2015 Topical Reporting, Medium Newsroom finalist

Retronaut: Time Travel Through Photography


About the Project

Jimi Hendrix’s riffs, the Cuban Missile Crisis, the Titanic. We all know these moments in history, and, chances are, a specific image comes to mind when we retrace what happened. But what about the photos you never saw? The other side of the story you never heard?

Retronaut takes the moments you thought you knew and turns them on their head. It’s history, presented in an unexpected way. Mashable’s Chris Wild, a former museum curator based in London, spends his days sifting through archival photos both in digital form and in places that time simply forgot: old books, library corners and the like.

What makes Retronaut special isn’t just the imagery that it presents; it’s the element of surprise. Wild, who has published more than 100 photo essays on Mashable since September 2014, doesn’t just repurpose old images. He uses them to show a different aspect of an event or person we thought we knew.

Some of these stories explore quirky moments in history, such as the time Fidel Castro visited a New York City school and second-graders wore fake beards for an endearing photography session with him.

Remember the MGM lion? While on his way to a publicity event in 1927, he was in a plane crash and survived by eating sandwiches.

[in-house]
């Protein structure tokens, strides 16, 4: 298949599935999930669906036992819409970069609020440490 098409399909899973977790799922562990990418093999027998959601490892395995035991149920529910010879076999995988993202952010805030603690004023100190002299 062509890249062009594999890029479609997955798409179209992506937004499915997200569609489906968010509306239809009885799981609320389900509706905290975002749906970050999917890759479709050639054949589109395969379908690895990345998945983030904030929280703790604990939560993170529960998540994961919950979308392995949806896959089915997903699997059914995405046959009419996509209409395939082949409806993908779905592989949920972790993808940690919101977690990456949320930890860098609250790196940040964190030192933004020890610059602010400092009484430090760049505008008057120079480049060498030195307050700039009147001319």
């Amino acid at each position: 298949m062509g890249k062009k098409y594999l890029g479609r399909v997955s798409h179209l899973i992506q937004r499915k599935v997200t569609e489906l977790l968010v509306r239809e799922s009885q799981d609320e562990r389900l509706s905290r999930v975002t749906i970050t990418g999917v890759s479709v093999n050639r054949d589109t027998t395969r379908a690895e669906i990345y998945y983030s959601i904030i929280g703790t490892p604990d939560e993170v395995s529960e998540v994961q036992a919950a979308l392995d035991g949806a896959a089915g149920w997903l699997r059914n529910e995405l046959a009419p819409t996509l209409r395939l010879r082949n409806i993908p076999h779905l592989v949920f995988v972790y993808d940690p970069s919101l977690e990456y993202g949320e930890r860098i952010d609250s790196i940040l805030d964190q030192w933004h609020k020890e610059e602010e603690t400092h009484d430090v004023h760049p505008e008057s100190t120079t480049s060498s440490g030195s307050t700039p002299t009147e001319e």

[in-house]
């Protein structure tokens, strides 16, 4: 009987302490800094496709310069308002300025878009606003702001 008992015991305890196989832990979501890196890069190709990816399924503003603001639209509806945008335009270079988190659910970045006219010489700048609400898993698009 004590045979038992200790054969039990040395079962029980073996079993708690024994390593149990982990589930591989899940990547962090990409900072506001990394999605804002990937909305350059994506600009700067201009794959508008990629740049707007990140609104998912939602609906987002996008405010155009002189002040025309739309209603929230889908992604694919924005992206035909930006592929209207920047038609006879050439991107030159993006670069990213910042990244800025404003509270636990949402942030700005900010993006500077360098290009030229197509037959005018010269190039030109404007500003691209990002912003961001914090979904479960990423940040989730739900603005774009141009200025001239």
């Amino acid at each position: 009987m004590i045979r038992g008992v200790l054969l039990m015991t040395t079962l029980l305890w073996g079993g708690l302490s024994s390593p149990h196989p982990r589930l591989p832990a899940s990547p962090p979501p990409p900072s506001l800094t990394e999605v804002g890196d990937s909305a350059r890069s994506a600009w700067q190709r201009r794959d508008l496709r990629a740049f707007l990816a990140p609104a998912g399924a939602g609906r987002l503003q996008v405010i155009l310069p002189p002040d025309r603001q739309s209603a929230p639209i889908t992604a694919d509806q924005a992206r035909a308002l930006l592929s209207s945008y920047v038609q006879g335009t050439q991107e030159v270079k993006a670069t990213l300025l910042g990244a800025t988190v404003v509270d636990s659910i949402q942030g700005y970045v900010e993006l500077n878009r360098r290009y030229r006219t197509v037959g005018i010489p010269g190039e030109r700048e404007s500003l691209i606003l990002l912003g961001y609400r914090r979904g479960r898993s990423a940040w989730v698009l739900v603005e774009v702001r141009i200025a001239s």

Ringo Starr used to live with Jimi Hendrix, but apparently he was a terrible roommate. Starr eventually evicted him after he whitewashed the walls in their London apartment while tripping on acid.

Retronaut also touches on history’s somber moments. One photo essay shows 15 images of the imperial Romanov family shortly before they were executed under Lenin’s orders during the Russian Revolution. The photos are an intimate look into the family’s private life, including one in which Anastasia Romanov goofs off with fake teeth.

In other stories, Wild uses unique images to explore the development of photography itself, as he did with the first-known photo of a human from 1847. In Russia Before the Revolution, Wild details the crude process of creating color images in the early 1900s.

Photos like these were buried in archives for years, but it took someone with both determination and imagination to dig them up and tell their stories. This is what Retronaut does best, and there’s nothing else on the web like it.